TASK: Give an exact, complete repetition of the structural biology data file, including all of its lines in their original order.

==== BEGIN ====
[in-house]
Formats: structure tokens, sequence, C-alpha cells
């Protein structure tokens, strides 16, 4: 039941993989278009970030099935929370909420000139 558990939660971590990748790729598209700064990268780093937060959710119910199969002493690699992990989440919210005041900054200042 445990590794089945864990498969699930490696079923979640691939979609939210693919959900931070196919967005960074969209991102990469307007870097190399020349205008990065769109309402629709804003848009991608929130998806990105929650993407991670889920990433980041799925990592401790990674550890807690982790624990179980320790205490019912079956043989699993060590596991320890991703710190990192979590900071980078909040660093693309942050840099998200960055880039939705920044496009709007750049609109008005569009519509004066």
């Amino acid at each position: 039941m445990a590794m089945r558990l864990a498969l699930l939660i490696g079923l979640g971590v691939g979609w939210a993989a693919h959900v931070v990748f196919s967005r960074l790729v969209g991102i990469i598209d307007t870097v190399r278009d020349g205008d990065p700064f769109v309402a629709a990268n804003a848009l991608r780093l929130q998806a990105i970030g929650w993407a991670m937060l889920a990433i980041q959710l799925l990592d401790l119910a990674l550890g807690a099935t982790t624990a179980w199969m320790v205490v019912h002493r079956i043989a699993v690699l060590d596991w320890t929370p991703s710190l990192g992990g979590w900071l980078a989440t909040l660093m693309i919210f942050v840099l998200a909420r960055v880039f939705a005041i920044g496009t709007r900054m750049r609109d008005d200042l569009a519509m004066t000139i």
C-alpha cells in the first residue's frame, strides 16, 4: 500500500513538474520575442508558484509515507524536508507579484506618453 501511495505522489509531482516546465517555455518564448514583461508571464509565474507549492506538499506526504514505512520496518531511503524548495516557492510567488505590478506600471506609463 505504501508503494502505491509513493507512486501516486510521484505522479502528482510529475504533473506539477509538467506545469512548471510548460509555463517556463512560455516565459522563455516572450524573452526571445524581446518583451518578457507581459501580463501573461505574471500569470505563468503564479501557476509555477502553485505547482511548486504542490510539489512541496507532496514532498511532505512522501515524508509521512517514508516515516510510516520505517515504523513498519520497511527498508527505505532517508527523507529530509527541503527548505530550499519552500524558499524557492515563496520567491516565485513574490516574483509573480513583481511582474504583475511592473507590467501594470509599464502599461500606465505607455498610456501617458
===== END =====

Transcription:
[in-house]
Formats: structure tokens, sequence, C-alpha cells
């Protein structure tokens, strides 16, 4: 039941993989278009970030099935929370909420000139 558990939660971590990748790729598209700064990268780093937060959710119910199969002493690699992990989440919210005041900054200042 445990590794089945864990498969699930490696079923979640691939979609939210693919959900931070196919967005960074969209991102990469307007870097190399020349205008990065769109309402629709804003848009991608929130998806990105929650993407991670889920990433980041799925990592401790990674550890807690982790624990179980320790205490019912079956043989699993060590596991320890991703710190990192979590900071980078909040660093693309942050840099998200960055880039939705920044496009709007750049609109008005569009519509004066």
């Amino acid at each position: 039941m445990a590794m089945r558990l864990a498969l699930l939660i490696g079923l979640g971590v691939g979609w939210a993989a693919h959900v931070v990748f196919s967005r960074l790729v969209g991102i990469i598209d307007t870097v190399r278009d020349g205008d990065p700064f769109v309402a629709a990268n804003a848009l991608r780093l929130q998806a990105i970030g929650w993407a991670m937060l889920a990433i980041q959710l799925l990592d401790l119910a990674l550890g807690a099935t982790t624990a179980w199969m320790v205490v019912h002493r079956i043989a699993v690699l060590d596991w320890t929370p991703s710190l990192g992990g979590w900071l980078a989440t909040l660093m693309i919210f942050v840099l998200a909420r960055v880039f939705a005041i920044g496009t709007r900054m750049r609109d008005d200042l569009a519509m004066t000139i």
C-alpha cells in the first residue's frame, strides 16, 4: 500500500513538474520575442508558484509515507524536508507579484506618453 501511495505522489509531482516546465517555455518564448514583461508571464509565474507549492506538499506526504514505512520496518531511503524548495516557492510567488505590478506600471506609463 505504501508503494502505491509513493507512486501516486510521484505522479502528482510529475504533473506539477509538467506545469512548471510548460509555463517556463512560455516565459522563455516572450524573452526571445524581446518583451518578457507581459501580463501573461505574471500569470505563468503564479501557476509555477502553485505547482511548486504542490510539489512541496507532496514532498511532505512522501515524508509521512517514508516515516510510516520505517515504523513498519520497511527498508527505505532517508527523507529530509527541503527548505530550499519552500524558499524557492515563496520567491516565485513574490516574483509573480513583481511582474504583475511592473507590467501594470509599464502599461500606465505607455498610456501617458